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J.C. Penney celebrates 105th anniversary in Kalispell

by Bret Anne Serbin Daily Inter Lake
| July 28, 2019 2:00 AM

J.C. Penney Co. in Kalispell is celebrating its 105th anniversary this year, making it one of the oldest businesses in the Flathead Valley.

The department store opened in Kalispell on April 8, 1914. Since then, there have been five Penney locations, including the current store in the Kalispell Center Mall.

The first Penney store opened at 116 E. Second St. in 1914, before moving to the Buffalo Block Center in 1917. In 1924 the store relocated to the Masonic Building on Main Street and then moved again to the intersection of Main Street and Second Street in 1956, and finally settled into the current space in the mall in 1986.

J.C. Penney Human Resources Supervisor Michelle Pearson said she didn’t think many people realize the department store has been in the area for such a long time. When she tells them, she said, “they realize, ‘oh, my grandma shopped here.’”

General Manager Kevin Munsey believes J.C. Penney has had such a long life in Kalispell because the company has “constantly tried to evolve and be relevant.” Over the store’s many decades, he believes that J.C. Penney has tried to tailor its offerings to the needs of the community, transitioning from providing automobile parts and tools in the mid-20th Century to adding Sephora makeup just over a year ago.

He said the retail store also understands the role it plays in communities like Kalispell that are not easily connected to major transportation routes. J.C. Penney initially launched in the small mining town of Kemmerer, Wyoming, in 1902, so Munsey said the company has had a long history of serving shoppers in more isolated areas.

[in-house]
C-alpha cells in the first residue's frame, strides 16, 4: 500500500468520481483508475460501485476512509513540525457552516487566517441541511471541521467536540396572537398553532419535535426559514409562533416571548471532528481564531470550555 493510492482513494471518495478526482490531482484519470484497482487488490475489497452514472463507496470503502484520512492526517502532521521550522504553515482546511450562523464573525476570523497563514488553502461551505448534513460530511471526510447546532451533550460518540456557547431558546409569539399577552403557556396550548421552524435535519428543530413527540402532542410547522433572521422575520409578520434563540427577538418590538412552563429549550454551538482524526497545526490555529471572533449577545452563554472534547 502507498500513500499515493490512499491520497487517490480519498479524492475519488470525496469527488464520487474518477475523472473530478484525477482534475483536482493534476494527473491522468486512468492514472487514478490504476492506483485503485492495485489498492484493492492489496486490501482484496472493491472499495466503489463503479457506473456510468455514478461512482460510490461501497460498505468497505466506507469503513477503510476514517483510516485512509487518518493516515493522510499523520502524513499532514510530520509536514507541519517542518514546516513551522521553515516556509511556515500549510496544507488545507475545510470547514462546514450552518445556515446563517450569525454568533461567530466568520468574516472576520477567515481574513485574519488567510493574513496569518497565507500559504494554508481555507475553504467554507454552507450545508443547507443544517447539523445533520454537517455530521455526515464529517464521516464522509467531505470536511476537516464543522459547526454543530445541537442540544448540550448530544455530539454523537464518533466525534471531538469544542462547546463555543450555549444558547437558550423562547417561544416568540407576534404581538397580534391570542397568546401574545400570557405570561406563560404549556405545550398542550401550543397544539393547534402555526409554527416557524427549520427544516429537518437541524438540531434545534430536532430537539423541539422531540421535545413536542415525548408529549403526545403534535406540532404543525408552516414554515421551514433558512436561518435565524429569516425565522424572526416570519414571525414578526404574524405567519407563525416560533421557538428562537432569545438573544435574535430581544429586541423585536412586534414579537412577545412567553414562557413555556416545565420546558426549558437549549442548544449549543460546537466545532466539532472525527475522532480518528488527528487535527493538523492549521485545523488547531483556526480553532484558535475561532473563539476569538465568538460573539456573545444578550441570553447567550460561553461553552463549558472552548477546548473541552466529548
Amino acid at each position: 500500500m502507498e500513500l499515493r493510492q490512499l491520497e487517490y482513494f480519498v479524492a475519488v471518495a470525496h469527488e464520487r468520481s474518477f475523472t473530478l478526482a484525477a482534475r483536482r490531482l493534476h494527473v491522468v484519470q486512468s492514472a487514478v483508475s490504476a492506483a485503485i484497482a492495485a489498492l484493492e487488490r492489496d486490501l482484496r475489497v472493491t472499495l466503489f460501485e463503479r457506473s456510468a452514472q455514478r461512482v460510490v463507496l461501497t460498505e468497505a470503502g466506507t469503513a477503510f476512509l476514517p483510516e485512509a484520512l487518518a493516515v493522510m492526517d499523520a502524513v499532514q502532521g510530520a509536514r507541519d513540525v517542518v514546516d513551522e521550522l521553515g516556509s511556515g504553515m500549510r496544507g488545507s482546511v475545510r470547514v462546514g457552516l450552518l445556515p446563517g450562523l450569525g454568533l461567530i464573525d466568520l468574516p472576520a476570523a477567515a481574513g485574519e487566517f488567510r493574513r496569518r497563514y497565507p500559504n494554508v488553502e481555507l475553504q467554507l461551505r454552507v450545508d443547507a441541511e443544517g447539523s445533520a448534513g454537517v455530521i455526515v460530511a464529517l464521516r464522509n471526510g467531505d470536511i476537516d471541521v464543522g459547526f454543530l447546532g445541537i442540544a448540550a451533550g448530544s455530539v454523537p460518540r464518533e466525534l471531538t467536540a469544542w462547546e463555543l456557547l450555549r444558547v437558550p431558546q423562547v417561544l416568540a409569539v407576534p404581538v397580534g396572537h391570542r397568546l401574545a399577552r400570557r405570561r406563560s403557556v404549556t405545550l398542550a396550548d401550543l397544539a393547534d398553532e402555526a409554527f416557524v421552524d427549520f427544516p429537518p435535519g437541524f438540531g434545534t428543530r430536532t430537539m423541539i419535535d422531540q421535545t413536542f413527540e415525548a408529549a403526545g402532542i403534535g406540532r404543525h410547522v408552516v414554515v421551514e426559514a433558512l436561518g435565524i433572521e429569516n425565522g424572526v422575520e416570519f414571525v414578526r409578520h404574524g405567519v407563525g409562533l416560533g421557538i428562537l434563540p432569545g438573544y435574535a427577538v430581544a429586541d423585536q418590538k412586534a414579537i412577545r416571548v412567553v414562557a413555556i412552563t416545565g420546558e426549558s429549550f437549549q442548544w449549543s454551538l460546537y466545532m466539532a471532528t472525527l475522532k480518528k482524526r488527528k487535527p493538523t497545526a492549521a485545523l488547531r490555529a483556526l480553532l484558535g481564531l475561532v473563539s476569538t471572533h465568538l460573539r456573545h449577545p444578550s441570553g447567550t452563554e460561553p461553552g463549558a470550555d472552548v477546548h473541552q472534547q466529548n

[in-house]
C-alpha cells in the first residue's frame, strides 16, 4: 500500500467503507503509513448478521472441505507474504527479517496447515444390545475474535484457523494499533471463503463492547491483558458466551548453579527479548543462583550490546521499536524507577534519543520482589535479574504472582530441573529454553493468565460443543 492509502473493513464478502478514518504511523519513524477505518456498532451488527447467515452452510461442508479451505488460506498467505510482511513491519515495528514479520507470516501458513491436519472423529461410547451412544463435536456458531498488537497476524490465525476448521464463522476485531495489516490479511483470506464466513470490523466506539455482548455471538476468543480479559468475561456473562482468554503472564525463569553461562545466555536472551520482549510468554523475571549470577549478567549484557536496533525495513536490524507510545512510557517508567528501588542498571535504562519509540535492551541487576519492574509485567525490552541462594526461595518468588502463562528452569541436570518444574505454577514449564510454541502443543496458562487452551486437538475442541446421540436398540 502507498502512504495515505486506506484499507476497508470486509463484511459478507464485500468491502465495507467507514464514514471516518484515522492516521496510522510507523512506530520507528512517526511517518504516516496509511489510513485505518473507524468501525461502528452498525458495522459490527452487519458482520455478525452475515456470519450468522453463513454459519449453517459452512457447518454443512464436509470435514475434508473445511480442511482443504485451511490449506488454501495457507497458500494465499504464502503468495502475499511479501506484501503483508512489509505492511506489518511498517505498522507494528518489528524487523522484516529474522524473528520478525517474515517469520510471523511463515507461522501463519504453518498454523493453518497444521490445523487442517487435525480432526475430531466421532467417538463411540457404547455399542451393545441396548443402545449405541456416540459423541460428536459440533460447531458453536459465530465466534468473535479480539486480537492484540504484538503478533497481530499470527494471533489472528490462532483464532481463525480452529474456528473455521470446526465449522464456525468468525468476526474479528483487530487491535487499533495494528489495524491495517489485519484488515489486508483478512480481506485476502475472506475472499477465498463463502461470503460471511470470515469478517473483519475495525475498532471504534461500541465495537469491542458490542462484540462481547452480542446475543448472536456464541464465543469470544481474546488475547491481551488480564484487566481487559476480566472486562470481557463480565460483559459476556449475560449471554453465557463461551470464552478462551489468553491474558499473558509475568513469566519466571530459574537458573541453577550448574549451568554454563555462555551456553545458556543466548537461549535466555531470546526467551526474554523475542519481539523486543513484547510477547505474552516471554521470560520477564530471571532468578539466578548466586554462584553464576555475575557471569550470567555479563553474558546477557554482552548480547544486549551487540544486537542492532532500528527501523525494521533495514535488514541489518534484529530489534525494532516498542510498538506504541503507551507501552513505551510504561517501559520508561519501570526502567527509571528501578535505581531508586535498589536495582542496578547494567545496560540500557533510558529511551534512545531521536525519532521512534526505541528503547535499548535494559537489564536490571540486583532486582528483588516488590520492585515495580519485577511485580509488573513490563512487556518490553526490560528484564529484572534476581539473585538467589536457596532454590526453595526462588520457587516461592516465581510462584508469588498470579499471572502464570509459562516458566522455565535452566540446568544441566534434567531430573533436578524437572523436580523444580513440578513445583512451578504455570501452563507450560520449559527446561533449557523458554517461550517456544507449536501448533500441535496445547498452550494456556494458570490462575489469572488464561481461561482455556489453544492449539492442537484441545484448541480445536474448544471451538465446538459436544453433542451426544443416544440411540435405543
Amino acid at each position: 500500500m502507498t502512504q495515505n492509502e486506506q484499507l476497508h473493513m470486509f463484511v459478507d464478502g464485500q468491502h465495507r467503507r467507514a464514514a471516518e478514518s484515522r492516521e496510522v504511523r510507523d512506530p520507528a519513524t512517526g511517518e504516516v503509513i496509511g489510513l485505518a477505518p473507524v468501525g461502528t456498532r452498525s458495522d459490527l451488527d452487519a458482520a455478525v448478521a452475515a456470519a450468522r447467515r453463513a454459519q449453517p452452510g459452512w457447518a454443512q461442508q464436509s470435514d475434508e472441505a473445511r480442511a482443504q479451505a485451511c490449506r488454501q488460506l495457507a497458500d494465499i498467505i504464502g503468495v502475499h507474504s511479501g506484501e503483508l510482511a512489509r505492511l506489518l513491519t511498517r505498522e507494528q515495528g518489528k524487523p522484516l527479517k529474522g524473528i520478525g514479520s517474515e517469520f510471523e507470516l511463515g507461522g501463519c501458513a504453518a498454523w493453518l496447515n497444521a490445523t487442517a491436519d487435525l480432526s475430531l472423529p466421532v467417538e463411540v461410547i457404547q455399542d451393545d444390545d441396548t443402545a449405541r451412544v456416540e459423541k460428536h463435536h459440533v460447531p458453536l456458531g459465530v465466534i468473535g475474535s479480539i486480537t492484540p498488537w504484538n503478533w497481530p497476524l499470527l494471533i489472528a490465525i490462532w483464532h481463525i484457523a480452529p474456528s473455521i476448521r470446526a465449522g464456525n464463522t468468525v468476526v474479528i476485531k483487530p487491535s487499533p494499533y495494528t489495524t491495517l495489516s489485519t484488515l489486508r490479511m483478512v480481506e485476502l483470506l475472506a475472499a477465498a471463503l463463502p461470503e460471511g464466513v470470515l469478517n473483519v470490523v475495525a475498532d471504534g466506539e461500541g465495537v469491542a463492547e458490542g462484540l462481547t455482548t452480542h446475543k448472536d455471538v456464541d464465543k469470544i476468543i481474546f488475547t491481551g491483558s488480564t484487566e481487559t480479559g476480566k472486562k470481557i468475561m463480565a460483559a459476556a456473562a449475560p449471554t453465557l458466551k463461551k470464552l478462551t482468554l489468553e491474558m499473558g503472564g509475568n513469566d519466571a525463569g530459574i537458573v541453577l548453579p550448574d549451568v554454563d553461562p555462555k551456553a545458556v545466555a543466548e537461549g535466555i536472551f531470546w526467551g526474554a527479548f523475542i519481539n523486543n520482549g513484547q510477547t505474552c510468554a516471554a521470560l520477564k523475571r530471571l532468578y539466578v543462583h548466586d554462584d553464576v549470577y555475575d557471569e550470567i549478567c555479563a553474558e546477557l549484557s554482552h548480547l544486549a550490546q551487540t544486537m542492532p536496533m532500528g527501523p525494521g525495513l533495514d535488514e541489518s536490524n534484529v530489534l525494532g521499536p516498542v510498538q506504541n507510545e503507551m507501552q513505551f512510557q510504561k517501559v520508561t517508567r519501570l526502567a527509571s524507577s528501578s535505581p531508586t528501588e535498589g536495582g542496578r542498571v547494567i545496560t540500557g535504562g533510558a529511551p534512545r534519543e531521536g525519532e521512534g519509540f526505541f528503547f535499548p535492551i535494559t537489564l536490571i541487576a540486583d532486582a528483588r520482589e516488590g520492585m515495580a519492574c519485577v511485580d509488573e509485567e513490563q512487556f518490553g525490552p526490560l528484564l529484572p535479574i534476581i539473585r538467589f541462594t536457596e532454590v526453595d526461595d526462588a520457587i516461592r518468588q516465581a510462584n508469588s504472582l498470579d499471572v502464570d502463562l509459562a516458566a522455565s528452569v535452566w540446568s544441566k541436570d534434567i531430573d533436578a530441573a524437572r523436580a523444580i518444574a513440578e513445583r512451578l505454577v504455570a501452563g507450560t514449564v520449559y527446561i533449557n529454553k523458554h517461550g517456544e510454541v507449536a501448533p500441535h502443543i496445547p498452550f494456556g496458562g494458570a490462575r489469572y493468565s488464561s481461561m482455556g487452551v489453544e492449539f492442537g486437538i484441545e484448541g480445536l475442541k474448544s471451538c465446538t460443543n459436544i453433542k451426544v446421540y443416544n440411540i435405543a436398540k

At the same time, the Kalispell location also serves large numbers of tourists. Unlike other J.C. Penney locations, August is the Kalispell store’s busiest month. Merchandising Supervisor Sue Aylesworth, who has been worked at J.C. Penney for nearly 38 years,, said they see an “onslaught” of out-of-town shoppers in the summer, many of them looking for Montana products, reasonably priced textiles and coats for the Montana weather. Munsey said they currently don’t carry any local vendors, but it’s an idea that he has been considering for a while.

Despite the closing of large retail stores such as Herberger’s, the Kalispell Penney’s store leadership emphasized “personal touch” as one of the sources of the store’s longevity. Munsey said at least half of J.C. Penney associates have been with the Kalispell store for many years and know hundreds of customers by name. Aylesworth agreed.

The store’s executives also pointed out that the Kalispell J.C. Penney’s “fairly unique” offerings have “sustained us” — services such as operating such as a small distribution center that ships 100 items per week and offering in-store returns for catalog and online purchases. They said shoppers might not realize the store includes a salon, custom window treatments and a lifetime guarantee on proprietary brands.

“Everything can happen in one store,” said Munsey.

In spite of these offerings, Pearson said some customers wonder about the future of the company. Aylesworth said many shoppers ask when J.C. Penney will be permanently closing, but Pearson wants local shoppers to “know we’re going to be around awhile.”

In order to get “reinvigorating life brought back in” to the 105-year-old store, Munsey said they are trying to “bridge the gap between my grandma’s store and my store” for young shoppers in particular. Adding makeup back after 30 years through the partnership with Sephora is one of the keys to this endeavor. Munsey also stated that, to his knowledge, J.C. Penney is “one of the only options for dressier attire in Kalispell.”

“We look at the marketplace and see what the need is,” he said.

Reporter Bret Anne Serbin may be reached at or 758-4459.